Coaching searches made tougher
When Mike Shanahan coached in Denver, he had TV cameras installed in each of his team's positional meeting rooms so he could watch what was going on anywhere and everywhere.
Some questioned whether the measure was too extensive, too invasive. But it wasn't a question of spying on his coaches and players so much as it was creating a system to oversee everything that was being taught. Coaches need to know all they can about their team.
This brings us to the latest of the many lessons that will be learned from the mess in Miami. The lesson is this: When teams begin searching for and interviewing head-coaching candidates in the coming weeks, the set of skills required for the job will go as far outside the scope of football as the storylines that have emerged from the Miami locker room.
Know this: Teams that know they could be firing their current head coach and hiring a new head coach already are lining up candidates. They already have devised candidate wish lists. Those lists are based primarily on a coach's accomplishments, men who can succeed and men whom a given team can sell. In light of what has unfolded in Miami, owners might want to reconsider what's most important to them.
To be a head coach in the NFL these days is not just about delivering a fiery pregame talk or devising some blitz-busting scheme. It's about being a leader, a face of an organization and someone willing to tackle the most unimaginable and unpredictable crisis possible. Maybe it's a quarterback spearheading a dogfighting ring. Maybe it's an organization offering bounties on opposing players. Or maybe it's an offensive lineman feeling mistreated and not knowing where to turn.
But there will be something. There usually is.
And in this day and age of social media, the criticism in times of crisis is louder and stronger than ever before. It's like a siren that never quiets. New-age owners hear it and listen to it, as outlandish as some of it is. It sometimes can lead them to look for new coaches. When they do, they need to consider what traits matter most. They need coaches who hear and see everything. And then some.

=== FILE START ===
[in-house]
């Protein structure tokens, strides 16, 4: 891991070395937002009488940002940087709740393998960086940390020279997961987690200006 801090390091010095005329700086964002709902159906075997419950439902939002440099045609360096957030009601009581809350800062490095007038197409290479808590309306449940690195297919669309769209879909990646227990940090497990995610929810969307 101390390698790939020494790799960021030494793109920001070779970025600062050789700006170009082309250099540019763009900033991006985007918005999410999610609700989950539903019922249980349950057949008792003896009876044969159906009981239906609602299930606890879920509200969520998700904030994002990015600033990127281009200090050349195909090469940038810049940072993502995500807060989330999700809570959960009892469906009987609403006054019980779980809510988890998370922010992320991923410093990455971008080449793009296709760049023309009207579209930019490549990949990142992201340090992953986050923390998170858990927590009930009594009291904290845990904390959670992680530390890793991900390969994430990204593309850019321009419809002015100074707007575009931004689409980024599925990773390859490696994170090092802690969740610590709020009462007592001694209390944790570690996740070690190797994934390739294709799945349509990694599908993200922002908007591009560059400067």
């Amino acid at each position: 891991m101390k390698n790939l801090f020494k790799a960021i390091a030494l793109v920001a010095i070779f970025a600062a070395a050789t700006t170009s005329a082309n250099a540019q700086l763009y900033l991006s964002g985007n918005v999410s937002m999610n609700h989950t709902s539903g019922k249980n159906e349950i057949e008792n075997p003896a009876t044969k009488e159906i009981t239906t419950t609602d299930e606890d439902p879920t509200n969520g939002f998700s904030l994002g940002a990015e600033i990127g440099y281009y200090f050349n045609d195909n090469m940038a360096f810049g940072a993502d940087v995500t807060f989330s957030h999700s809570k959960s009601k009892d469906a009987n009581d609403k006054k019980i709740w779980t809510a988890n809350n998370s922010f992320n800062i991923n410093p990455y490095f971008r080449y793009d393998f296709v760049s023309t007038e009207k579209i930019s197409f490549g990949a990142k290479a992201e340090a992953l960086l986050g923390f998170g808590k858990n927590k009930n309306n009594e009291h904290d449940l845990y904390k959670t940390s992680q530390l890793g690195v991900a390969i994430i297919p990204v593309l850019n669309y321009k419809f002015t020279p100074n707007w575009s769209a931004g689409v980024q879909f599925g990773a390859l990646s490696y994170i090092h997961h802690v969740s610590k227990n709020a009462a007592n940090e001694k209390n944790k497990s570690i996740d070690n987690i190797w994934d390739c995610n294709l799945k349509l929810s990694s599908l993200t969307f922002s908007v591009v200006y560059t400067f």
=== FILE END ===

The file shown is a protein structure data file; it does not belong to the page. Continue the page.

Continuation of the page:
Falcons owner Arthur Blank keeps a long list of traits he seeks in a head coach. At the top of the list is what he refers to as someone who is a "leader of men." Blank wants someone whom, when his team runs out of the tunnel, his players believe in.
But teams also need someone the public believes in -- and trusts. It is worth noting as owners prepare to kick off their searches for the men who will have to answer to these questions.
Solid GM hires: It looks as if NFL owners made many right decisions in hiring the eight general managers they did last offseason.
Of the eight hired -- Steve Keim in Arizona, Doug Whaley in Buffalo, Dave Gettleman in Carolina, Mike Lombardi in Cleveland, Dave Caldwell in Jacksonville, John Dorsey in Kansas City, John Idzik in New York and Tom Telesco in San Diego -- a handful will be in contention for the NFL Executive of the Year.Keim has helped turn around a Cardinals team that was down and out. Whaley has helped give life to the Bills. Gettleman has helped transform the Panthers into one of the league's most underrated and under-the-radar teams. Lombardi has the Browns believing. Caldwell has begun to plant seeds that will sprout later. Dorsey has helped lead an unbeaten team. Idzik has helped put the Jets in a spot no one expected them to be.
So many successful first-year general managers could help influence other NFL owners who are undecided about making a change to take the plunge.
Broncos hold key to AFC picture: There has been plenty of buildup for Sunday night's Broncos-Chiefs game. But a broader view shows it's not just Sunday night's game that's so significant for Denver.
The Broncos will play the game of the week for the next three weeks. It starts Sunday night, continues next Sunday in New England against the Patriots, then concludes the following Sunday in Kansas City against the Chiefs again.
This three-week stretch should determine who wins the AFC West and who becomes the conference's No. 1 playoff seed. The AFC West winner is likely to get a bye, then be 120 minutes at home from going to the Super Bowl. The AFC West's second-place team will have to open the playoffs on the road and win three road games to get to the Super Bowl.
The Schef's specialties
• Game of the Week: Kansas City at Denver -- In a game in which so much attention has gone to the Chiefs' defense and Broncos' offense, don't be surprised if it's Kansas City's offense and Denver's defense that determine the outcome.
• Upset of the Week: Pittsburgh over Detroit -- The Steelers' last-chance stand to jump back into the AFC North race.
• Player of the Week: Bears QB Josh McCown -- Some in Chicago believe the Bears are better off with McCown in the lineup; he can make his case Sunday.